Your sparkle is your uniqueness. Wear your sparkle and be the best version of yourself you can be said Julie Cross, one of the many inspirational speakers at Queensland Rural Regional and Remote Women’s Network conference in Charters Towers.
We make our own footprints in life. If we place more importance on the opinions of others than our own, we give away our power.
So inspiring to be part the QRRRWN network full of women doing amazing things – including four fellows from the Australian Rural Leadership Foundation. Georgie Somerset, below left, the outgoing QRRRWN president. Cathy McGowan MP, Catherine Marriott (wearing a Textile Beat history skirt) and Jane Milburn. Continue reading →
Crisp new natural-fibre fabrics are lovely to feel, yet the softness and malleability that comes with age has great appeal too.
The men in my family often come with hands outstretched when their favourite trousers or shorts need mending (they’re good at housework and cooking so it’s a quid pro quo). I love that we have this family ethos of treasuring things for sentimental reasons rather than monetary ones.
Staying overnight recently with my friend Georgie Somerset on her and Rob’s beef property at Durong, I took this photograph, below, of their mending pile stacked in a corner waiting for a spare hour or two in between cattle work, community work and board meetings! Continue reading →
We don’t live in a perfect world, therefore shopping for the perfect outfit can be a difficult process.
It was the inability to purchase garments that work with my shape, in fabric and colours I like, that led me to upcycling and resewing existing clothing in quick and easy ways.
Having simple home-sewing skills and a basic sewing machine is empowering because you can take charge of your clothing and textile needs. You are not dependent on others or what happens to be ‘in fashion’ at the time.
In the same way that we are now valuing home-cooking skills and thinking about where our food comes from, we are becoming more mindful about the clothing that covers our living, breathing skin. Continue reading →
I’ve traversed two states in two days, leaving Mt Tabor near Augathella yesterday morning and now at Coolah in southern New South Wales, travelling through grazing, grain and cotton country.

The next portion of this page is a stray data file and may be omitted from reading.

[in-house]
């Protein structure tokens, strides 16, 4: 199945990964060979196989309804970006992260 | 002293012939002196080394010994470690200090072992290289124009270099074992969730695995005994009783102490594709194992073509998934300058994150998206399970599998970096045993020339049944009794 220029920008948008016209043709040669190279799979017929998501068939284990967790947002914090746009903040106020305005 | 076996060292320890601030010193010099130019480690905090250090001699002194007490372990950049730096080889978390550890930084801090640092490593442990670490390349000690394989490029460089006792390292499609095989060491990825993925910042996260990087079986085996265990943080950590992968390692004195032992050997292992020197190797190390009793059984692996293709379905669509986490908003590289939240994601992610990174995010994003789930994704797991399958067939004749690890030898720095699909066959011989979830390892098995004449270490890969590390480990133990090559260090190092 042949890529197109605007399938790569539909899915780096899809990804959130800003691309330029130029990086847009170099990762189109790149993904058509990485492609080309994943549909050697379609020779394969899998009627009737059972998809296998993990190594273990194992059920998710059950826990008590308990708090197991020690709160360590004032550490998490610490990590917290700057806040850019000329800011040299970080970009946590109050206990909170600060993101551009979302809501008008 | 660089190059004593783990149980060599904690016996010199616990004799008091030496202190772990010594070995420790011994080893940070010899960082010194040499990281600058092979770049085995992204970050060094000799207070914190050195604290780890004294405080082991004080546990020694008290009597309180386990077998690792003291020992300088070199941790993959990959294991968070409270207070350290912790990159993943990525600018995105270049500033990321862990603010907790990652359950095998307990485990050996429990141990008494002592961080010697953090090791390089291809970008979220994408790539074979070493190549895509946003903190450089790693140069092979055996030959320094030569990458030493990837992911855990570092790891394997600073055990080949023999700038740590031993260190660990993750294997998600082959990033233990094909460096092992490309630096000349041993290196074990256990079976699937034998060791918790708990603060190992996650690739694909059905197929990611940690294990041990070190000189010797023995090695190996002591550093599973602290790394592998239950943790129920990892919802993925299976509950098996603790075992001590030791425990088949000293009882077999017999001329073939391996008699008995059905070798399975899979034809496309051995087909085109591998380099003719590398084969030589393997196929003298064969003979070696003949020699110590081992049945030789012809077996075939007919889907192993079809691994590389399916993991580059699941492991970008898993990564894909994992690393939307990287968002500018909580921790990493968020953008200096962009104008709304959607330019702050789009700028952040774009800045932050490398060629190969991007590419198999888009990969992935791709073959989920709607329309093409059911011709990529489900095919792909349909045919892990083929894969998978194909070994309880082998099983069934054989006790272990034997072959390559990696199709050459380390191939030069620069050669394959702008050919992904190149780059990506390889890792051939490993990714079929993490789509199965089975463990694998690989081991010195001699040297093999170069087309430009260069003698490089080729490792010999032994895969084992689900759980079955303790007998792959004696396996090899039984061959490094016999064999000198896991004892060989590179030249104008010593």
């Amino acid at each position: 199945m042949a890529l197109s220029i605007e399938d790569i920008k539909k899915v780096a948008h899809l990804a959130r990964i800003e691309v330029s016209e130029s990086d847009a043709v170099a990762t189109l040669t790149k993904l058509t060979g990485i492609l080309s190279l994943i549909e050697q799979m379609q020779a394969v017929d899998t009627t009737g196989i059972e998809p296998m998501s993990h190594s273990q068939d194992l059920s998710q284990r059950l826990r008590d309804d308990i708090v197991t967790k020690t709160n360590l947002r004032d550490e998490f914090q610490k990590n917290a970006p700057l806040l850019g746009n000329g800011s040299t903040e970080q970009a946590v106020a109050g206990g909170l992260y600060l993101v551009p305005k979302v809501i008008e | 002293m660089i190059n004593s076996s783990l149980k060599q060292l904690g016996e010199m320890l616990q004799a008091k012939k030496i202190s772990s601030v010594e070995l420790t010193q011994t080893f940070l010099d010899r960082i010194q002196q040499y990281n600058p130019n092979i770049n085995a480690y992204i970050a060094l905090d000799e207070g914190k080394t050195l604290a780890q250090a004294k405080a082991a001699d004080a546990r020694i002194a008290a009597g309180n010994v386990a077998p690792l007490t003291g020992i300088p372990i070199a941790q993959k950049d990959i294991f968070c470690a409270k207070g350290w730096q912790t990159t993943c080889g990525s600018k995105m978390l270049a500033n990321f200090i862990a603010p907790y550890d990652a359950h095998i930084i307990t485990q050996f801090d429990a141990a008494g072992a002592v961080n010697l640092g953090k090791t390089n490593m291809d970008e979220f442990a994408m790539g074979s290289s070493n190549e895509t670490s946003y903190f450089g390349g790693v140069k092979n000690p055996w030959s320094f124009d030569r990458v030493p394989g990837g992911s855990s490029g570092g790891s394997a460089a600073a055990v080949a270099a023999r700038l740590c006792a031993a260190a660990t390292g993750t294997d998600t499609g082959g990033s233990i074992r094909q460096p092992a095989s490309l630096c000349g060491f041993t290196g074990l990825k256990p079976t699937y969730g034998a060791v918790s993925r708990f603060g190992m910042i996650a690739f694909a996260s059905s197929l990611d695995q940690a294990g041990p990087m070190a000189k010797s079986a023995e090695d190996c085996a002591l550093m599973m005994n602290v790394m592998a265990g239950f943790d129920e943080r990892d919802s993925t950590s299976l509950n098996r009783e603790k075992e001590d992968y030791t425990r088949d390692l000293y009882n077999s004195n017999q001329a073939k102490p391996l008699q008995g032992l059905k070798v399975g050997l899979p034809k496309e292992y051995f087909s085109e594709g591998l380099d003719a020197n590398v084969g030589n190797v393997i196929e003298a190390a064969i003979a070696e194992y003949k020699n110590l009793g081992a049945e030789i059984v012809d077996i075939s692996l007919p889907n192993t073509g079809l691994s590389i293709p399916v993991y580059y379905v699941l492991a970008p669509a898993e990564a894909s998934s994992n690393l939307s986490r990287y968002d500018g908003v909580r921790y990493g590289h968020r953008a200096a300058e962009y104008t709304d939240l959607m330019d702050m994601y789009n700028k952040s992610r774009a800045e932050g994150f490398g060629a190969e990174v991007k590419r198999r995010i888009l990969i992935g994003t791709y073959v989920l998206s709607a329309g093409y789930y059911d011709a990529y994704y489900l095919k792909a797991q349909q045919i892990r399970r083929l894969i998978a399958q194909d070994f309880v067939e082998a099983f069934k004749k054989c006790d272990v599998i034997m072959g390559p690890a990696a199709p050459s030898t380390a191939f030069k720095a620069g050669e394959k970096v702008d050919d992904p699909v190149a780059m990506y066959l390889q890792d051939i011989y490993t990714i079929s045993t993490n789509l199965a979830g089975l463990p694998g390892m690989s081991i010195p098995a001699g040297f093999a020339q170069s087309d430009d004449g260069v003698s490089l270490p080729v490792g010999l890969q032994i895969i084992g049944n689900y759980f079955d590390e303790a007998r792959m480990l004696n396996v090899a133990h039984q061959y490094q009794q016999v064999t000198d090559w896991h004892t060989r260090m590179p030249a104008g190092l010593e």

Part of that 15-hour journey was with Georgie Somerset, but since went separate ways at Miles yesterday afternoon, I’ve had plenty of reflection time ahead of my first exhibition Upcycling at Pandora Gallery tomorrow.
Australian country singer Tania Kernaghan was a special guest at the launch of Keelen Mailman’s book The Power of Bones at the magical sacred site of Lost City on Mt Tabor on Friday. Keelen meets everyone with an open heart, and because Tania also has a beautiful heart she says Keelen’s book “will touch your heart in so many ways”. Here’s a happy photo of us under the bough shed with me, left, Tania, Keelen and her sister Cissy, and Georgie.
Because I’m travelling, Sew 123 is by necessity a simple one. It’s an upcycle of an upcycled jumper which I purchased in Canberra. The vintage brown wool cardigan had vintage yo-yo flowers attached and I was pleased to find it on my last visit to the capital and support another upcycler’s efforts. After some wearing, the shoulder seam needed a mend and a small hole needed darning. Clothing never stays perfect forever, so simple skills like using a needle and thread to mend a hole is a basic life skill.
Very quick post today while my friend Georgie Somerset and I are stopped in Roma within phone range. Of course we made time for a quick visit to Ace Drapers, an amazing treasure trove of fabric, craft and cookware. The shop does’t look special on the outside, but it stocks many things you can’t buy in the city.
On the way up to Georgie’s place at Durong last night, we were carrying a precious cargo of Anzac biscuits donated to Danielle Crismani as #bakedrelief from caring Brisbane people wanting to send #lovetothewest for drought-affected farmers. Here’s the photo of Georgie handing over treasure to Margie Lee-Madigan. Continue reading →